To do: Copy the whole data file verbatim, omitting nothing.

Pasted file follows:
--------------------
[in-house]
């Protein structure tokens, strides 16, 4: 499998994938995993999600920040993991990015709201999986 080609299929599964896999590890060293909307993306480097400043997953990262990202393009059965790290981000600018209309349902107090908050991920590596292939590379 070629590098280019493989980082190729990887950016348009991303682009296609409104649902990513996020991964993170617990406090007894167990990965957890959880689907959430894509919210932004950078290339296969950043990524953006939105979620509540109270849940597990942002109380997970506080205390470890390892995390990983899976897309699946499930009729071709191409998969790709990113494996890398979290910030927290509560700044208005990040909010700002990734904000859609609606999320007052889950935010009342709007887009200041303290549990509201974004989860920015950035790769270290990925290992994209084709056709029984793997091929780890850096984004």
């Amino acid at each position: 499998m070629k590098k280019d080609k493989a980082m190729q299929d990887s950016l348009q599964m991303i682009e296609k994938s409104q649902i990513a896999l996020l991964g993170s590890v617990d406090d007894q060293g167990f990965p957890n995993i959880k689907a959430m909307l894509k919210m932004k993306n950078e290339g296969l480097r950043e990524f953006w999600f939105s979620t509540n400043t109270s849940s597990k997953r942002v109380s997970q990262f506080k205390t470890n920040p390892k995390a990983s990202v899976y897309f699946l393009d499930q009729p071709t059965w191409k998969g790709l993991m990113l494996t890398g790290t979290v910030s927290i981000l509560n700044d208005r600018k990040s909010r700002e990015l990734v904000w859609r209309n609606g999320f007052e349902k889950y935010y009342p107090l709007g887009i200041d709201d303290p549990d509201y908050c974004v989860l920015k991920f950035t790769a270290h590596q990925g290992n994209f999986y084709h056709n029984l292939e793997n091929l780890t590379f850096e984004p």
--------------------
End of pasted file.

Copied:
[in-house]
């Protein structure tokens, strides 16, 4: 499998994938995993999600920040993991990015709201999986 080609299929599964896999590890060293909307993306480097400043997953990262990202393009059965790290981000600018209309349902107090908050991920590596292939590379 070629590098280019493989980082190729990887950016348009991303682009296609409104649902990513996020991964993170617990406090007894167990990965957890959880689907959430894509919210932004950078290339296969950043990524953006939105979620509540109270849940597990942002109380997970506080205390470890390892995390990983899976897309699946499930009729071709191409998969790709990113494996890398979290910030927290509560700044208005990040909010700002990734904000859609609606999320007052889950935010009342709007887009200041303290549990509201974004989860920015950035790769270290990925290992994209084709056709029984793997091929780890850096984004």
């Amino acid at each position: 499998m070629k590098k280019d080609k493989a980082m190729q299929d990887s950016l348009q599964m991303i682009e296609k994938s409104q649902i990513a896999l996020l991964g993170s590890v617990d406090d007894q060293g167990f990965p957890n995993i959880k689907a959430m909307l894509k919210m932004k993306n950078e290339g296969l480097r950043e990524f953006w999600f939105s979620t509540n400043t109270s849940s597990k997953r942002v109380s997970q990262f506080k205390t470890n920040p390892k995390a990983s990202v899976y897309f699946l393009d499930q009729p071709t059965w191409k998969g790709l993991m990113l494996t890398g790290t979290v910030s927290i981000l509560n700044d208005r600018k990040s909010r700002e990015l990734v904000w859609r209309n609606g999320f007052e349902k889950y935010y009342p107090l709007g887009i200041d709201d303290p549990d509201y908050c974004v989860l920015k991920f950035t790769a270290h590596q990925g290992n994209f999986y084709h056709n029984l292939e793997n091929l780890t590379f850096e984004p």